Ethiopians voted in a key parliamentary election on June 21, which took place amid war and hunger in the northern Tigray area, as well as doubts over the election’s integrity, with Prime Minister Abiy Ahmed poised to retain power. It was the multiparty election in 16 years.
Police marched in full force in Addis Ababa over the weekend, and reinforcements were deployed around the country in preparation for the poll.
The election had been postponed twice, initially due to the coronavirus epidemic and again to allow additional time to organize the ballot throughout such a large country. To accommodate many of the districts that did not vote on Monday, a second round of voting will be held on September 6th.
Yet there is no election date established for Tigray, where UN agencies estimate that 350,000 people are facing hunger and atrocities.
Since November, when Abiy deployed soldiers there, pledging a speedy campaign to topple the governing party, the northernmost area has been controlled by an interim administration, which has 38 seats in the national parliament. The conflict has dragged on for seven months, tarnishing Abiy’s reputation as a mediator and casting a pall over an election intended to signal Ethiopia’s democratic intentions.
The election results will not be known for several days.
Ethiopia has long been split along ethnic and political lines, and the election was tainted by rising animosity amongst Ethiopia’s warring ethnic groups. Abiy, the 44-year-old prime minister and 2019 Nobel Peace Prize laureate, is anticipated to be re-elected if his ruling Prosperity Party (PP) receives the most votes in the federal parliament. There have already been calls to have Abiy’s Nobel Prize stripped by the Nobel Assembly.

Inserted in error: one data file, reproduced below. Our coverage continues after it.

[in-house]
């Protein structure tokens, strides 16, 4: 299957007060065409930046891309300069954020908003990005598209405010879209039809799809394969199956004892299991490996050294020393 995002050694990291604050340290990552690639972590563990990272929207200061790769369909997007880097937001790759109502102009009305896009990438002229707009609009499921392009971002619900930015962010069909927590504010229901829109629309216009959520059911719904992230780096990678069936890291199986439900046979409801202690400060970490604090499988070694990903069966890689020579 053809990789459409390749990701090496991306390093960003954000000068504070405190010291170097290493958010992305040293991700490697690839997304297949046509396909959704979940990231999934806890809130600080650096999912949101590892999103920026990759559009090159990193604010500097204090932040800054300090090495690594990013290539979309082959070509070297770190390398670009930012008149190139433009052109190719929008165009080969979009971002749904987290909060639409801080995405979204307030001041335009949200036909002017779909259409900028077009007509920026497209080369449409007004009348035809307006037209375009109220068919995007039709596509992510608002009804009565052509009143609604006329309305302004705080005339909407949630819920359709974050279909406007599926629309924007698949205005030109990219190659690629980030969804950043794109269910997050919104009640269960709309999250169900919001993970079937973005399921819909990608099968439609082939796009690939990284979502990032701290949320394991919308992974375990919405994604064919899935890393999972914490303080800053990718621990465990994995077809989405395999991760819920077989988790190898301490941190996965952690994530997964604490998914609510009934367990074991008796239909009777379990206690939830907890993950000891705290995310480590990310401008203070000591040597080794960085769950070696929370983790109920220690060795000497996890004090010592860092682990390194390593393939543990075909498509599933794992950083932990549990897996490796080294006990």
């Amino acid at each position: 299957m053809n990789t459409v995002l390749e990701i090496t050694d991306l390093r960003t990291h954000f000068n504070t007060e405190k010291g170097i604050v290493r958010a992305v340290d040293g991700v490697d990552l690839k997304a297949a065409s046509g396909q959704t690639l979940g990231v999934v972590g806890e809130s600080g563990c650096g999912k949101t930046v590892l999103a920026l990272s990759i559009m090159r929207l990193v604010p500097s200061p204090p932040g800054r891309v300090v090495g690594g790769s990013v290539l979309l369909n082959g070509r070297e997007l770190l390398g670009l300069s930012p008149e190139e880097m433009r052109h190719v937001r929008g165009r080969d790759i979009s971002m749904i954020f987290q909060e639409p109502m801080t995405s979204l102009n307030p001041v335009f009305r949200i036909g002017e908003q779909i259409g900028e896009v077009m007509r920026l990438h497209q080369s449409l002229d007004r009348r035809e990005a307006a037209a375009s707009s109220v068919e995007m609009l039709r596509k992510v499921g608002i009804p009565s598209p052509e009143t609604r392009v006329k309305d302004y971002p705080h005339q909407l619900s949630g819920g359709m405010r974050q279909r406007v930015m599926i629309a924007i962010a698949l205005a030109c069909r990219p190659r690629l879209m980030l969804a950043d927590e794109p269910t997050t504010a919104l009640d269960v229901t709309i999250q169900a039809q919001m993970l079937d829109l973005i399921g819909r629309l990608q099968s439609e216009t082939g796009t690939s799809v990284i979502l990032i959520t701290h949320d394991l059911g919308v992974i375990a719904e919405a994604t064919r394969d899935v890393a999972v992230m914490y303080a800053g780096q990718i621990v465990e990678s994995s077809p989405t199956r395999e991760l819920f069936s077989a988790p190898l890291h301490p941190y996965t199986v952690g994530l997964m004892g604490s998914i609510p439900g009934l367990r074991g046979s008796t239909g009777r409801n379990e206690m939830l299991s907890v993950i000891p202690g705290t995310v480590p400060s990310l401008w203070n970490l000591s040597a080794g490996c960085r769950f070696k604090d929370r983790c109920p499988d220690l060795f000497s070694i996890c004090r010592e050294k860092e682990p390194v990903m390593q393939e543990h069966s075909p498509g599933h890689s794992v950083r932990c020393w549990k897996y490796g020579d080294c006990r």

In April 2018, Abiy took over as Ethiopia’s prime minister when his predecessor, Hailemariam Desalegn, resigned as chairman of the ruling coalition, the Ethiopian People’s Revolutionary Democratic Front (EPRDF).
Early in his rule, he made daring and progressive decisions, such as releasing political prisoners, criticizing their torture, and liberating imprisoned journalists, as well as shutting down a prominent maximum-security prison. He also received praise for his involvement in assisting in the negotiation of a power-sharing agreement in neighboring Sudan during a political crisis that resulted in the arrest of Omar al-Bashir, the country’s long-serving dictator.
However, Abiy’s enviable image was shattered when the August 2020 general election was controversially postponed. His administration blamed the postponed election on the raging Covid-19 epidemic, while the opposition accused him of cementing his power by postponing the country’s transition from an authoritarian to a completely democratic one.
Thousands of people are thought to have died as a result of Abiy’s military operations in Tigray. This has been assisted by forces from Eritrea, which are responsible for many extrajudicial murders and human rights violations in the region.
Regardless of Abiy’s anticipated win, the international world is unlikely to see the election as legitimate due to polling delays, continued violence in Tigray, and opposition boycotts.